“Silent” Miami Run In Show Of Support To Boston
MIAMI (CBSMiami) – From Boston to Brickell, runners are coming together to honor the victims of Monday’s bombings at the Boston Marathon.
The Baptist Health South Florida Brickell Run Club hosted a “Silent Run for Boston” Tuesday.
More than 600 people participated in the special tribute along Brickell Avenue and Biscayne Blvd.
After the run, Ken Bereski put on a shirt that said “4:09:43”, the time on the marathon clock when the bomb went off.
“I finished at just about this time on the clock,” Bereski told CBS 4’s Lauren Pastrana. “I was really blessed that I crossed just before.”
Bereski has completed the Boston Marathon 12 times. The IT consultant is from Boston, but now lives in Miami.
He said he traveled to Boston for the 117th running of the marathon, and had just crossed the finish line when the bomb went off.
He was back to running the very next day.
“Seeing my new city and my old city come together, I just wish it didn’t take something as horrendous as what happened yesterday to make that happen,” he said.
Organizers had special race bibs made for the athletes who participated in Tuesday’s tribute run.
“Runners have all asked what can we do? What can we do? I think this is one step in showing Boston we care. We love them. We’re supporting them,” said Frankie Ruiz, Chief Running Officer with U.S. Road Sports and Entertainment.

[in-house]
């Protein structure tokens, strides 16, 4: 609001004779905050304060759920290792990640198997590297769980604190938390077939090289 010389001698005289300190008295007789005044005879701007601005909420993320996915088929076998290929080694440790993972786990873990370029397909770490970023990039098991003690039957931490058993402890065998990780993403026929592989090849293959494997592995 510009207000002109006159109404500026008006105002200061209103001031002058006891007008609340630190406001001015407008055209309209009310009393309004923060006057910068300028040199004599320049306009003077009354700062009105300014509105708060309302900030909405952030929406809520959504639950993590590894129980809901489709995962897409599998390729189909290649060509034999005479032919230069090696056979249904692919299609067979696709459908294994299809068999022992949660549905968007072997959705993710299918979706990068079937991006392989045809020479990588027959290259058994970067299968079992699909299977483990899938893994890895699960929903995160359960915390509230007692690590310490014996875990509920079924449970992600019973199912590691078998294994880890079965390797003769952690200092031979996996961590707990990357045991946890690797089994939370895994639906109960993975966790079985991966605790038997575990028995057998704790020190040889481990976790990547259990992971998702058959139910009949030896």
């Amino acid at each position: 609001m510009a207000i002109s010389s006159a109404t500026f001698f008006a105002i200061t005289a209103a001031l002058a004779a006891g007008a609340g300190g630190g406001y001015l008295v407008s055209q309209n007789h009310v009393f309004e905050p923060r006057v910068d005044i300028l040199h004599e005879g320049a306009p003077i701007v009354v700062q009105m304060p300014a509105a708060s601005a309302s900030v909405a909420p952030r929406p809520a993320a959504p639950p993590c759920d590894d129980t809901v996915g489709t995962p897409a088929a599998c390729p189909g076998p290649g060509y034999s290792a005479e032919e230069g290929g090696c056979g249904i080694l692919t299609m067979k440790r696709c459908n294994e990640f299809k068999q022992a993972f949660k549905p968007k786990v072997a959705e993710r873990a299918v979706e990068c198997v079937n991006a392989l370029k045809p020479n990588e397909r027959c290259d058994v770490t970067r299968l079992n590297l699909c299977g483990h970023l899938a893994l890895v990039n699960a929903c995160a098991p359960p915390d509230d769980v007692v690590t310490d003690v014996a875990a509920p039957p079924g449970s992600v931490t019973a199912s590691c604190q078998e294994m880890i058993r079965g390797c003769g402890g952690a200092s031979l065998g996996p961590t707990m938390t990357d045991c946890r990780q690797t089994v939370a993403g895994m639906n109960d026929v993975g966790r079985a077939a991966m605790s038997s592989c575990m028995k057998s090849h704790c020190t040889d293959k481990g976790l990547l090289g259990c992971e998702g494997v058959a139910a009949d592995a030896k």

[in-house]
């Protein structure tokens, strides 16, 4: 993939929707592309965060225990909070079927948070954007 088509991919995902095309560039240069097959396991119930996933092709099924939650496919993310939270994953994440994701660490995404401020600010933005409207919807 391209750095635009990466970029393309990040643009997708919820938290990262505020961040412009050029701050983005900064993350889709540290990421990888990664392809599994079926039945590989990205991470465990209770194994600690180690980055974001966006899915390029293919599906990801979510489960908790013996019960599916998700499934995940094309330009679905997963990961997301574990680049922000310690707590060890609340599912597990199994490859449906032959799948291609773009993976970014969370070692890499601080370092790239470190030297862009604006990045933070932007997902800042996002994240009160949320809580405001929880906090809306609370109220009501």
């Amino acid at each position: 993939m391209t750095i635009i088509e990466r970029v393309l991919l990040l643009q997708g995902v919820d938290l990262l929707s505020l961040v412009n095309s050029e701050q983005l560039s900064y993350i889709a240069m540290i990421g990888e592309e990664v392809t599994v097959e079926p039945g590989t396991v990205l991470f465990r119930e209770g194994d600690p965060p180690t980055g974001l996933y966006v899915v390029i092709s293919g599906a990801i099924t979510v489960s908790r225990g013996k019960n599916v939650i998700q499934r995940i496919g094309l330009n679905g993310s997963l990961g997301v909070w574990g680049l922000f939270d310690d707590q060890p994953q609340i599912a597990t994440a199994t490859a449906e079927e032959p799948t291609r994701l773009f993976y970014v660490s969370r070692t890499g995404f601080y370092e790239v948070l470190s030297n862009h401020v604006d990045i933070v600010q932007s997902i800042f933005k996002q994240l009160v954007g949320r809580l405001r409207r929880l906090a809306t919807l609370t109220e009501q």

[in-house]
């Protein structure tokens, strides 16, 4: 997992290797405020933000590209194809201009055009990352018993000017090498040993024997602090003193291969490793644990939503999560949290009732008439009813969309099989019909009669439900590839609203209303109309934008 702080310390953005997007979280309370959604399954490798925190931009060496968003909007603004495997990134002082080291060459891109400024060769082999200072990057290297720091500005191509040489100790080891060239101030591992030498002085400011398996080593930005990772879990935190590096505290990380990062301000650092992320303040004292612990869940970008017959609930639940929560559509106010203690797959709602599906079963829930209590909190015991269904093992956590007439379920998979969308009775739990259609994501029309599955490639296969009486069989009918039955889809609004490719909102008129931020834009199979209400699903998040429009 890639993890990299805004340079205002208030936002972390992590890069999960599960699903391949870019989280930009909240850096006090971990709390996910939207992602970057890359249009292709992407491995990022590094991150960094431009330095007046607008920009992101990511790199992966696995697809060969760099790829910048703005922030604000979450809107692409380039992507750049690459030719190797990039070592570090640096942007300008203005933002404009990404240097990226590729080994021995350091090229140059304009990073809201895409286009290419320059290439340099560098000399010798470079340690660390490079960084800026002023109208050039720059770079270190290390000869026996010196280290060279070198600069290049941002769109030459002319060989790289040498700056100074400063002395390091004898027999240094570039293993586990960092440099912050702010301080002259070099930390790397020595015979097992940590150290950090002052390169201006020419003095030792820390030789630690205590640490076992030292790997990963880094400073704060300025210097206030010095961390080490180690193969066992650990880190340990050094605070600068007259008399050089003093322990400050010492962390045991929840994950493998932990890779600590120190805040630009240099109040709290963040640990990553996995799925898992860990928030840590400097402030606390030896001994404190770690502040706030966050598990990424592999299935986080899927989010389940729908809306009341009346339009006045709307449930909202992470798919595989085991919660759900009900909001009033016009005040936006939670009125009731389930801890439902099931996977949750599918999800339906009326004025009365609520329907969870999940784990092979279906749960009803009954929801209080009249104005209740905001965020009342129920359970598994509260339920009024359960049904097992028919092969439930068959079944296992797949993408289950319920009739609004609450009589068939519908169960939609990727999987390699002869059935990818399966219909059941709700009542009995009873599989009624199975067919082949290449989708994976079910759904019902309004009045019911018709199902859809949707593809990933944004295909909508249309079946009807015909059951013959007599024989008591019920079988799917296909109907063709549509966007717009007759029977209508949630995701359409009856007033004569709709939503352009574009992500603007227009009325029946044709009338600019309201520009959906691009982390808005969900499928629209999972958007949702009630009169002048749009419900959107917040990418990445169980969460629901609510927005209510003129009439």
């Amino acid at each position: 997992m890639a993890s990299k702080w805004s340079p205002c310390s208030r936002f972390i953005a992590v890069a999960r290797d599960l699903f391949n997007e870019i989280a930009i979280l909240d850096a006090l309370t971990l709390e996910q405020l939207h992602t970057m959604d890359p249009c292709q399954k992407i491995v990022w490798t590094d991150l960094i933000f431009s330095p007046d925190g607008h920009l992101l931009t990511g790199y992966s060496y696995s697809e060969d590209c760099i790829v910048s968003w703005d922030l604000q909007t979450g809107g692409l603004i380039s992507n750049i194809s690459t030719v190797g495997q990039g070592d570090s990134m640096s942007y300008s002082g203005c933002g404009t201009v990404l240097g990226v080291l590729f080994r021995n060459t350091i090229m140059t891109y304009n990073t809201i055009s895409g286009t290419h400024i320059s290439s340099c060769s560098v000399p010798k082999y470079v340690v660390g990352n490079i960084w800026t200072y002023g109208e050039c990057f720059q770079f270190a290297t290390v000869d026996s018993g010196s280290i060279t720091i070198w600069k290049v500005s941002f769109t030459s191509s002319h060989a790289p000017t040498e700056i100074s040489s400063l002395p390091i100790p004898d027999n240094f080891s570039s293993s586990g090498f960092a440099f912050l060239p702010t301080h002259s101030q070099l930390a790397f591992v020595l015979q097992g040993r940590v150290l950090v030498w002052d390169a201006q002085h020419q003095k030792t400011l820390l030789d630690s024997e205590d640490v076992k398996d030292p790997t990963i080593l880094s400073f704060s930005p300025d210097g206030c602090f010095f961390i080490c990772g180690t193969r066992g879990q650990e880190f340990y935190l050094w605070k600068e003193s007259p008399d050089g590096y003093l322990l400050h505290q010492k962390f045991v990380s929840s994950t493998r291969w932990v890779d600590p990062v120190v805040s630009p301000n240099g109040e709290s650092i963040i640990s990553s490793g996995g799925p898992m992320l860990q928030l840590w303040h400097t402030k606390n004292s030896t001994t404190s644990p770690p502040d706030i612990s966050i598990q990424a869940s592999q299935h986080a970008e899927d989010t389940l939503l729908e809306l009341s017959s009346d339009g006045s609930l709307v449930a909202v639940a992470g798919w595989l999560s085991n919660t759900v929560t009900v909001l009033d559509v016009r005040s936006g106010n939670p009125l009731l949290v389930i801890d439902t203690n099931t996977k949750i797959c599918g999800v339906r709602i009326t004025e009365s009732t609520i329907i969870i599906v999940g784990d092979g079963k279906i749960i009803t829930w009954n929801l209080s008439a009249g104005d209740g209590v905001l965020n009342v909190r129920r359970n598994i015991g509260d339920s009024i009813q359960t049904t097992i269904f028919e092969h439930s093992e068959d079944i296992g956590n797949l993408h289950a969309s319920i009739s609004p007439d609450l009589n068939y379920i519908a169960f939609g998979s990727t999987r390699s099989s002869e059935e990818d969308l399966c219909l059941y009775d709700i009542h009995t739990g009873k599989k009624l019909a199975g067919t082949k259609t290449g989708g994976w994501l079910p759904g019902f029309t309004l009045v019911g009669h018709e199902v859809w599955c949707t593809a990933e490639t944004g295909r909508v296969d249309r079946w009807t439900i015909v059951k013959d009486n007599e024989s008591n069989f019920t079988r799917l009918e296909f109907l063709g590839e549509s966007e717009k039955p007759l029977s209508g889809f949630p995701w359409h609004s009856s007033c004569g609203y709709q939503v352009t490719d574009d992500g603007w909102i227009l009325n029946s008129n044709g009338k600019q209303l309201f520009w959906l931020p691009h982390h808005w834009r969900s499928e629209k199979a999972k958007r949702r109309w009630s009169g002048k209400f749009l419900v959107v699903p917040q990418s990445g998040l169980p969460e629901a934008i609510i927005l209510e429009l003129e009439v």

Miami police officers helped direct traffic as runners crossed the busy street.
After the 3.3 mile run, the athletes posed for a group picture to express their solidarity, holding a sign that read, “Miami RUNS for Boston”.
“We can’t let people stop us from doing what we love,” Rachel Shapiro said. “It only makes us stronger and we have to keep on going.”
Shapiro is a 2009 graduate of Boston University. Her mother has completed the Boston Marathon before and ran with her Tuesday.
Jose Sotolongo, the Executive Director of the Miami-Dade Sports Commission, has finished the Boston Marathon 5 times.
He brought his medals to the memorial run Tuesday.
“I plan to run Boston again and again and again,” he told Pastrana. “Every time it’s going to be for the poor victims of the tragedy.”
Tuesday’s run turned around in front of the American Airlines Arena, the starting point for the ING Miami Marathon, a qualifier for the big Boston race.
Bereski said he hopes people sign up for more 5Ks and marathons in the future.
“Do it as a show of support,” he said. “Don’t let this kind of thing dampen the human spirit.”
Proceeds from t-shirts sold following the “Silent Run for Boston” will be donated to charities helping the victims, organizers said.